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Questions about 1st Batch

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cambree

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Here is the picture of my 1st batch. There are some minor cracks, which my soap making books said could result from - "soap set to fast and not covering with towels fast enough." But I did wrap my mold box with an old towel and put in away immediately. :?

I used a simple recipe of coconut oil, olive oil, shea butter, and some frangrance oil plus grated citrus rinds. Is this the way it's suppose to look?


click on image to view larger pic.

I can't tell if the little round drops are of oil, soap ash, or glycerin seeping out. Has anyone seen the same things happen to their batch of soap? I would really like to know. Thanks!

I let it cure for 4 weeks. It is still very easy to cut, like hard cheese and smell fine. After getting a PH test of 7, I have even used it with no adverse reactions. It lathers great and leaves my skin very soft. It really makes taking a shower so much fun!
 
G

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Tell us a bit more about your recipe. I can't figger out what I'm looking at, although you do really good graphics.

You should be able to determine if your drops are FO by rubbing your finger on them and smelling.

I've had a few cases of bead sweat, wiped them off and they never returned. I attribute them to FO bleed.

The cracks look my salt bars. Not a real problem in salt bars, they're rustic but disappear in use.

Dunno. Brain storming, hoping it helps.
 

IrishLass

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The cracking looks to me like it could possibly be from overheating. My soaps with a high percentage of coconut oil do that to me. They get so hot so fast, and raise up a bit like bread dough in a sense, causing stress fractures (cracks) to appear here and there.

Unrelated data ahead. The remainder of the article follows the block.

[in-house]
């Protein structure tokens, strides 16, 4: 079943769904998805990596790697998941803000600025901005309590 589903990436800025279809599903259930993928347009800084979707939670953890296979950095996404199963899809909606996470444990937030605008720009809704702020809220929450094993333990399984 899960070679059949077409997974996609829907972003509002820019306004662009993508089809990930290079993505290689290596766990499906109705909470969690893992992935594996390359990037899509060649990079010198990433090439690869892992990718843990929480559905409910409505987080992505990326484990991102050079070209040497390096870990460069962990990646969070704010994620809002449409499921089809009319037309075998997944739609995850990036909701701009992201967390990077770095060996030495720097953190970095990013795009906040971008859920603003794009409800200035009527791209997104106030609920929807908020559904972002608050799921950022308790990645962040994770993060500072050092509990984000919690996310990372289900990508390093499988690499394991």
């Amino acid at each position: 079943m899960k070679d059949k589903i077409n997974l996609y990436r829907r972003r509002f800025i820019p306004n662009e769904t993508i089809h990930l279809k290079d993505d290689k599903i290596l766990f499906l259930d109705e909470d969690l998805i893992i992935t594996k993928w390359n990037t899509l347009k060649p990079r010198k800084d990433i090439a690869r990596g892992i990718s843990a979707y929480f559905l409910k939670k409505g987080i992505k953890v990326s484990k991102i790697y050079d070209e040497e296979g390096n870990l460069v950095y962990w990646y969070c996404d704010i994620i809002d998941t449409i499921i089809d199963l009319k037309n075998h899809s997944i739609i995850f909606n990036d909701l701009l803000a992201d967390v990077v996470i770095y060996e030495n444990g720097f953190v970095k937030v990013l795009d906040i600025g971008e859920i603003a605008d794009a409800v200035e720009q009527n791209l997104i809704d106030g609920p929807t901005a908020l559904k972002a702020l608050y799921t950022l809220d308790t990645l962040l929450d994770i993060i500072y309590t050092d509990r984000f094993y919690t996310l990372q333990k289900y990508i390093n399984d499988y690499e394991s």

The white spots are very interesting looking. I want to say they are harmless ash- and they very well may be- but the ash I get looks more like a white coating than little white round spots, so I'm not sure. Maybe someone with more experience will chime in. My only other guess for the white spots besides ash would be undissolved lye, but since you said you have been using the soaps with no adverse reactions and that they are skin-softening, I kinda doubt they are lye crystals. One way to find out if they are lye crystals is to lightly touch the tip of your tongue to them and see if you get a zapping sensation like touching your tongue to a 9 volt battery terminal. If you get an unmistakable zaping sensation, you'll know it's undesolved lye.

IrishLass
 

Woodi

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Oh golly, there are so many reasons why a soap batch can go wrong like this.
If it were me making this soap, I would worry first that the white crystals might be undissolved lye, either from insufficient or improper mixing, or the entire solution being too cold when mixing the lye together with oils.

Therefore, (and I have made batches that looked like yours, early days) I would grind up the entire batch, and add it to a new batch of soap, especially if you can color the new soap a dift. color - makes for interesting speckles!

....or: I would use it for hands only, or for floor-washing.

You are very brave to try it on your skin, but be careful about prolonged usage. See if your skin reacts over time.

Otoh, it can also be due to a fragrance oil; I sometimes got white splotches with those though, seldom crystals. Crystals spell a note of warning to me.
 

cambree

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Thanks so much for all the input. I have add this new close up picture. I have already wiped all of them off and this is the only pic I have left. I'm starting to think it's just ash.


click on image for larger view.

As for the recipe, it was a basic beginner recipe recommend from a soap book. I just went ahead and add the fragrance oil myself. It did form small drops right away, but I kept on mixing it. Next time I will skip the FO and use only EO (essential oil).

I don't think I'm brave enough to give it the tongue test, but I think it's safe to use (PH 7) as I've used it for a couple of days now and my skin seem to like it. :)
 

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